•When the pandemic struck last year, more countries introduced tighter restrictions including lockdowns to tackle the spread and rising death toll from the coronavirus.
•As a result, key sectors including education took a hit from such interventions.
Kenya is forecast to be among the top leading markets in the EAC region for investments in total tertiary enrolments, making it exceptionally fertile ground for student recruitment.
Globally, higher education – and particularly the ‘study-abroad’ concept, has made enormous advances, in particular with a view to expansion of access, despite the existing challenges triggered by Covid-19.
However, there is an unaddressed reform agenda locally and given the crucial role the sector plays for equal, innovation—based and cohesive societies, this has become a pressing problem – but investors are seeing opportunities.
The International University Pathways College (IUPC) – a multimillion learning institution in Nairobi, for instance, is eying the growing number of prospective international students with the unveiling of a Kenyan outlet that offers pre-university programs.
The institution’s Academic Manager, Tom Olang,said the Nairobi-based satellite will fundamentally target learners seeking higher education and degree courses from renowned global universities.
“This is a foundation program that offers a pathway which students can follow to start their undergraduate programs abroad and we are doing this in collaboration with our partner universities. We target students who have done year 11 and A-levels, as well as those with KCSE training and want to move overseas,” noted Olang .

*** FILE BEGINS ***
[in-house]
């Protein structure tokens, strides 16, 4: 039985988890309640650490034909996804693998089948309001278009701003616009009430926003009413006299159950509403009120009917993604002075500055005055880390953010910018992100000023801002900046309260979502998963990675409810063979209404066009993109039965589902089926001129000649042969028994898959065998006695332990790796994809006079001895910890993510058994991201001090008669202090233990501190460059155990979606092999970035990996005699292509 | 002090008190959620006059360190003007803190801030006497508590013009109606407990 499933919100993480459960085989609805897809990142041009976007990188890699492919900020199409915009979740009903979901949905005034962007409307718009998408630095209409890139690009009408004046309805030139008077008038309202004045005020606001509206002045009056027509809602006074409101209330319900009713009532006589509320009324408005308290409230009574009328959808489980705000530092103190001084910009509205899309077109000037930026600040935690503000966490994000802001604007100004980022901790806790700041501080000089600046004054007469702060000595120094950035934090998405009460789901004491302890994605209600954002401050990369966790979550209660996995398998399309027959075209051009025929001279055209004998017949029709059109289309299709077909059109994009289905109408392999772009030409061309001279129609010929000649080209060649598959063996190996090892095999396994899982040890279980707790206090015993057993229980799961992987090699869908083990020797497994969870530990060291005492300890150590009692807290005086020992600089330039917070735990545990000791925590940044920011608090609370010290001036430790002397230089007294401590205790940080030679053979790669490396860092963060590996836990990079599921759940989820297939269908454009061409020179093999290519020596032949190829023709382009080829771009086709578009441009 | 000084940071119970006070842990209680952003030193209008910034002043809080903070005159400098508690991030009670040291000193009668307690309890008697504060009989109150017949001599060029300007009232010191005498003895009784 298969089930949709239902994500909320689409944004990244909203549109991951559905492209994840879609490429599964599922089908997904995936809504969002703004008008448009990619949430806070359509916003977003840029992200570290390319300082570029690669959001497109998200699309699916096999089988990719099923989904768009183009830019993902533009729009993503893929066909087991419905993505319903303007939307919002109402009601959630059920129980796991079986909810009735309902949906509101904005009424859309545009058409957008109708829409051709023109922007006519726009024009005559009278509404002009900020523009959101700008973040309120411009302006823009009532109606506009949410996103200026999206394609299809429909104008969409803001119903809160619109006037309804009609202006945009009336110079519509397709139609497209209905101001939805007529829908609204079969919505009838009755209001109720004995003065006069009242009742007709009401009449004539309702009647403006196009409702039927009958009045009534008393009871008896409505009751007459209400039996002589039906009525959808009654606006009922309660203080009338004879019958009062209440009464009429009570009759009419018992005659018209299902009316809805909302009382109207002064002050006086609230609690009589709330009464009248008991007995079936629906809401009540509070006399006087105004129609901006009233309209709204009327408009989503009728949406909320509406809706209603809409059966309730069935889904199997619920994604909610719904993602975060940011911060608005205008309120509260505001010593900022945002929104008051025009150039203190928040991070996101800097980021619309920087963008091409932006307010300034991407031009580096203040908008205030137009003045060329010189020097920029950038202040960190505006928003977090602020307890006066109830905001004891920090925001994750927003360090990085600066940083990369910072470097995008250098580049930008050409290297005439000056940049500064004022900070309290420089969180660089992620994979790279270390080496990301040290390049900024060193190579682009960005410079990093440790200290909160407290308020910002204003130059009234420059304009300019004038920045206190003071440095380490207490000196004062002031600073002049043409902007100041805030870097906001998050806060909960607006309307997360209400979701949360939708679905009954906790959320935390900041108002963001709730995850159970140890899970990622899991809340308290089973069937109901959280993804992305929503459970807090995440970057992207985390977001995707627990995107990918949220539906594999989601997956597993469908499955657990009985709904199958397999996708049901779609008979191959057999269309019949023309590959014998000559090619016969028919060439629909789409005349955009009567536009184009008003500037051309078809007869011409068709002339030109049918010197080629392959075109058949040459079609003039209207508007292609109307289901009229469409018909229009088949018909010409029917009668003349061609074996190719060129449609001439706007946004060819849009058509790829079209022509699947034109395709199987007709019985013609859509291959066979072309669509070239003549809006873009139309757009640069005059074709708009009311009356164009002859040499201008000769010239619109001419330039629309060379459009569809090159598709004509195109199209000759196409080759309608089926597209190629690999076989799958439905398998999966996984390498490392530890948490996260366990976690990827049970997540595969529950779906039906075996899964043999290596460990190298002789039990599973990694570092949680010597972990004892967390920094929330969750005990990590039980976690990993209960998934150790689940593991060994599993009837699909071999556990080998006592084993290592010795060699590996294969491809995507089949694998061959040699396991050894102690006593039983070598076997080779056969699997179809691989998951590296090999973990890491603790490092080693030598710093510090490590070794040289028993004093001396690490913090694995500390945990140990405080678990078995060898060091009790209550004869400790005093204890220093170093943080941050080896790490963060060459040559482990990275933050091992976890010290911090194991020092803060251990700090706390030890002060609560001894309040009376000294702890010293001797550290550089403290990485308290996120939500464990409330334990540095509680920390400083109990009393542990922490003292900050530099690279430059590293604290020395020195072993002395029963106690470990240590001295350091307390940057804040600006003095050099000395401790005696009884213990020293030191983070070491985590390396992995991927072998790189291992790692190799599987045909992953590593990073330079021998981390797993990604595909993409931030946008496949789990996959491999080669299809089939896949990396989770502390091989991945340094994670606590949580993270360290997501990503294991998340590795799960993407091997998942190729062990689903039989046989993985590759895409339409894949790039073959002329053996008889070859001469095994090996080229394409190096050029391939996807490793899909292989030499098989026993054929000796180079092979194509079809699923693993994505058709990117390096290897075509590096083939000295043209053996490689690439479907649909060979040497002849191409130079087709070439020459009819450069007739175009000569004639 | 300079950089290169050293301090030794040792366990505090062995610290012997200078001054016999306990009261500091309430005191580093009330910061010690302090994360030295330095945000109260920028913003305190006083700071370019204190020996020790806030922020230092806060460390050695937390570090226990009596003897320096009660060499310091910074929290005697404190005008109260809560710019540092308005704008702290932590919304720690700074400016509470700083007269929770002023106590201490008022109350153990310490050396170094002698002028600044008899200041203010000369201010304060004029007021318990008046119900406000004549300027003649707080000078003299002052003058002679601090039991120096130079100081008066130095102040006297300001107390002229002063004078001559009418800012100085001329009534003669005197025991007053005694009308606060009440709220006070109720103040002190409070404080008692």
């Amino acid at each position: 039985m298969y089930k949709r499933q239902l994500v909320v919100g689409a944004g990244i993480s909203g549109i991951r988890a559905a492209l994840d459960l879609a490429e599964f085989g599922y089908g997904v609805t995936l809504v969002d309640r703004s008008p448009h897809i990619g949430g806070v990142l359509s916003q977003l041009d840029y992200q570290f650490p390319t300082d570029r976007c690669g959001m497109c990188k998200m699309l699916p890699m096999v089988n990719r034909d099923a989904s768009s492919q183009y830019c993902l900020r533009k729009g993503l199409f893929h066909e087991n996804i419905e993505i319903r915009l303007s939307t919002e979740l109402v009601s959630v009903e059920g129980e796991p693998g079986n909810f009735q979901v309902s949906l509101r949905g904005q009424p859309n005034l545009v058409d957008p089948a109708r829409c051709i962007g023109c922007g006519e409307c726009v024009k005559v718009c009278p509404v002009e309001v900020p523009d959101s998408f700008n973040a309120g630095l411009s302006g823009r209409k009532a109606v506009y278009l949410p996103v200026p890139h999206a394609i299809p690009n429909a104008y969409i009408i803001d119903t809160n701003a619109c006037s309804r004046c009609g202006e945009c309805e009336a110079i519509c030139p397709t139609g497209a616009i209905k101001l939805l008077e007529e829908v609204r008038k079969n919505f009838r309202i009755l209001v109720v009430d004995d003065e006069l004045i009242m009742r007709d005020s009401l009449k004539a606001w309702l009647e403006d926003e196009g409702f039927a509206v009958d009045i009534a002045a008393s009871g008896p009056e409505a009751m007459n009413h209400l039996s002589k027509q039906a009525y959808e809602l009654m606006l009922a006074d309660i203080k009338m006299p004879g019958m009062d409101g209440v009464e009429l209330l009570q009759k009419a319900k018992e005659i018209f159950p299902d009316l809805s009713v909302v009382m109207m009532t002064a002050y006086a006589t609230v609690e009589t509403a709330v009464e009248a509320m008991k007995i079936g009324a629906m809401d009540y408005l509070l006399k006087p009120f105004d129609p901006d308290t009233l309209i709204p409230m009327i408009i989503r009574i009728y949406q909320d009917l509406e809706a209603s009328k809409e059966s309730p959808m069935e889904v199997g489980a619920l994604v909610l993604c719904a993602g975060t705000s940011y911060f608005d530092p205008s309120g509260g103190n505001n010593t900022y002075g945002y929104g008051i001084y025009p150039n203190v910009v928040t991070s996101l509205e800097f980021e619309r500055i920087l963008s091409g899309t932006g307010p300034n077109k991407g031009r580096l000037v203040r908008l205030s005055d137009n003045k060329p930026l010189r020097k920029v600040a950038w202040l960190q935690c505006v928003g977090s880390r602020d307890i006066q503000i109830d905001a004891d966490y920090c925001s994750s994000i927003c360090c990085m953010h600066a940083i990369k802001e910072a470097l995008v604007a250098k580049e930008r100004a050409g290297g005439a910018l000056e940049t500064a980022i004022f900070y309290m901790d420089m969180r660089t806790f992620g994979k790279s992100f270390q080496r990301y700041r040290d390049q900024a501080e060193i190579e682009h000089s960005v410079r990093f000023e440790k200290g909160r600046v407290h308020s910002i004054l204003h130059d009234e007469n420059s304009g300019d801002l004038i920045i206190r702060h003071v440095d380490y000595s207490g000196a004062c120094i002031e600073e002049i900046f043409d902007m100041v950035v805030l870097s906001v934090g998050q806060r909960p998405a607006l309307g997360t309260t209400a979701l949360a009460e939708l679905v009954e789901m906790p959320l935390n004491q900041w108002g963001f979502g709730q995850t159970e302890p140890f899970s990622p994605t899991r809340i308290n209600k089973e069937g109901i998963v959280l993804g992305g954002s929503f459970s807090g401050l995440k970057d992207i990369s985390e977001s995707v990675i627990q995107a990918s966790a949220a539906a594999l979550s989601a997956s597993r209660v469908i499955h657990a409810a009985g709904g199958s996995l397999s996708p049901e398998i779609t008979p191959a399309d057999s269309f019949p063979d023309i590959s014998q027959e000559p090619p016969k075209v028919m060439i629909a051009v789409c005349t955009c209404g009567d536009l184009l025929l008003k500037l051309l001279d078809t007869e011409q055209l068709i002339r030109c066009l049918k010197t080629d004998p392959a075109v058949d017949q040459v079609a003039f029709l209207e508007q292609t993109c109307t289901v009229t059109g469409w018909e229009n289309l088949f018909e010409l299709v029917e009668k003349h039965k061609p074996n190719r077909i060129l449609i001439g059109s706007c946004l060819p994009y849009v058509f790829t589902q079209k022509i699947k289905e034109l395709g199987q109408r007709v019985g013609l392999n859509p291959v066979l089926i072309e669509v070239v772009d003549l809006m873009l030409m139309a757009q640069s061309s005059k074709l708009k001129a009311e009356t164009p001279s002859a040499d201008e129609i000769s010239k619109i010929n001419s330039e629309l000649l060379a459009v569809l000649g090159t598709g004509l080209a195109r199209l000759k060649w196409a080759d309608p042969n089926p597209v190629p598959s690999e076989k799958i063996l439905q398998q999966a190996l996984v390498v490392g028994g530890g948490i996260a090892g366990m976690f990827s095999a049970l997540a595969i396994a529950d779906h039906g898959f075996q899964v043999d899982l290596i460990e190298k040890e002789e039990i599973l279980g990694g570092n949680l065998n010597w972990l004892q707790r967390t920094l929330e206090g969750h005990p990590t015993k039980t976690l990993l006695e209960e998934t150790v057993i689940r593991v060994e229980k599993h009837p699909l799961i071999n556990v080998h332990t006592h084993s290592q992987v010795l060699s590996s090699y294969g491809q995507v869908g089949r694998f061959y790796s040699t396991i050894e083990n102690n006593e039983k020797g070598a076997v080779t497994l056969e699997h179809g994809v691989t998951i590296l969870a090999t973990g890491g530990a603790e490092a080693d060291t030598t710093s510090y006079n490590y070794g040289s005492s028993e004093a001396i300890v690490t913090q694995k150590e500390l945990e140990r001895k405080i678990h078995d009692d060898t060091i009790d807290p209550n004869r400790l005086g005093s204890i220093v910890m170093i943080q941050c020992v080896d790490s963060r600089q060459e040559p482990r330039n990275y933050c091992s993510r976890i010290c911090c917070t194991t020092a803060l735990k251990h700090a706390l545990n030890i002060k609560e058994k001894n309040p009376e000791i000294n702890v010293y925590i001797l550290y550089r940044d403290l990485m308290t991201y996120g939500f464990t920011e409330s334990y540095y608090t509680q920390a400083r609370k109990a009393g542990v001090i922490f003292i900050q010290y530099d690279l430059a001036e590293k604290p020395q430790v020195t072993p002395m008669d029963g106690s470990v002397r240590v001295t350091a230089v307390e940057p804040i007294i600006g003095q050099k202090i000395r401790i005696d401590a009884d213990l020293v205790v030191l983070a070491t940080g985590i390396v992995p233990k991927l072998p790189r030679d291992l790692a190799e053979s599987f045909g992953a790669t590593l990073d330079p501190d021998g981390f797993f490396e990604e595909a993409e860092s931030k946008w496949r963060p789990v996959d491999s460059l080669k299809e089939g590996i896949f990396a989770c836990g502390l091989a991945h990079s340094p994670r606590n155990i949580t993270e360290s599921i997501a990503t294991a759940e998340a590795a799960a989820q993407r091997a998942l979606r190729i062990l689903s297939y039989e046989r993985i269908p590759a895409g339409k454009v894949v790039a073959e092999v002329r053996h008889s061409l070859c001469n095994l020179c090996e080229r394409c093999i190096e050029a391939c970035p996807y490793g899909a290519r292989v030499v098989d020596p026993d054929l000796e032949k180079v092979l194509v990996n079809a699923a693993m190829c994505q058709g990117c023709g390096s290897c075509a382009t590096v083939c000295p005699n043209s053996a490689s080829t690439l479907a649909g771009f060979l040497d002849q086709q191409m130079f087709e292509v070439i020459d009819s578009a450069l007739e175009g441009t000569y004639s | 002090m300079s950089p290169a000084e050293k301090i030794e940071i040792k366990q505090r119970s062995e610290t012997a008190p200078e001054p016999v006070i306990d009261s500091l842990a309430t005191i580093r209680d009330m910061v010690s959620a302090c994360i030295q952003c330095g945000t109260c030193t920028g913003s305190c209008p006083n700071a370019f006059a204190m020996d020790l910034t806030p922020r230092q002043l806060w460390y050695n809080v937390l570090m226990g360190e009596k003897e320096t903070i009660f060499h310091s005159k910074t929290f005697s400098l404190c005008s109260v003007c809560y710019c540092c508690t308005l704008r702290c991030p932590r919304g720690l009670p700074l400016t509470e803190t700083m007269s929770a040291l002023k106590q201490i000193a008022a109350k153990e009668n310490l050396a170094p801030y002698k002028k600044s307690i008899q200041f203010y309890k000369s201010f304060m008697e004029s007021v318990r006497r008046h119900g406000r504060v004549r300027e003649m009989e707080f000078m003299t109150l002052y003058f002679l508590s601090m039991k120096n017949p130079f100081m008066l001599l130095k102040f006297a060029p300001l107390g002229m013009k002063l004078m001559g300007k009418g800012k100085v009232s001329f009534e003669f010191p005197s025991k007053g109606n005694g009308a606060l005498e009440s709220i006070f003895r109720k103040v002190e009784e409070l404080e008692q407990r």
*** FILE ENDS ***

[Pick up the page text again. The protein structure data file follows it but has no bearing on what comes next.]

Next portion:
IUPC’s recent launch coincided with the rapid increase in confirmed cases and deaths from Covid in key destination countries for internationally mobile students such as the United Kingdom, Spain and the United States.
“When Covid-19 hit, it became difficult for students to transit abroad and there was a challenge with quarantine, online learning, so that became a big problem for most parents. But those bottlenecks birthed the motivation to launch here in Kenya,” said Olang.
When the pandemic hit last year, more countries introduced tighter restrictions including lockdowns to tackle the spread and rising death toll from the coronavirus.
As a result, key sectors including education took a hit from such interventions – meaning the majority of learners were forced to change their study abroad plans with flight travels not an option.
“We are seeing a growing interest and requests with over 70 students having expressed plans to enroll just weeks after our official launch,” he said.
IUPC aims to specialise in International Foundation Year (IFY) in aggregation with the Northern Consortium of UK universities (NCUK).
NCUK undergraduate degree pathway qualifications are designed exclusively for international students with over 45 university partners across the globe.
“Our students can choose to study thousands of degree courses and progress to universities in the UK, Australia, and New Zealand, Canada and USA and our dedicated student support team will help you through your entire university application journey,” he says, adding that students are guaranteed admission in those partner campuses.
Olang further said that the affordable costs of study singles out the institution as a go-to place for such programs.
The curriculum calendar lasts a minimum of 30 weeks – with a semester each lasting 15 weeks or 9 months for the entire foundation course.
“The cost-effectiveness comes in terms of doing the foundation. You need between Sh3 to Sh4million to do it abroad for the one year program, while it will only cost you about Sh1.1million to pursue the same program here,” he said, adding that the institution aims to partner with like-minded establishments to meet that demand.
The vision of the college is to create a globally-connected institution in business, sciences, humanities, art and design and innovation, tackling 21st-century challenges and opportunities and developing future leaders and managers.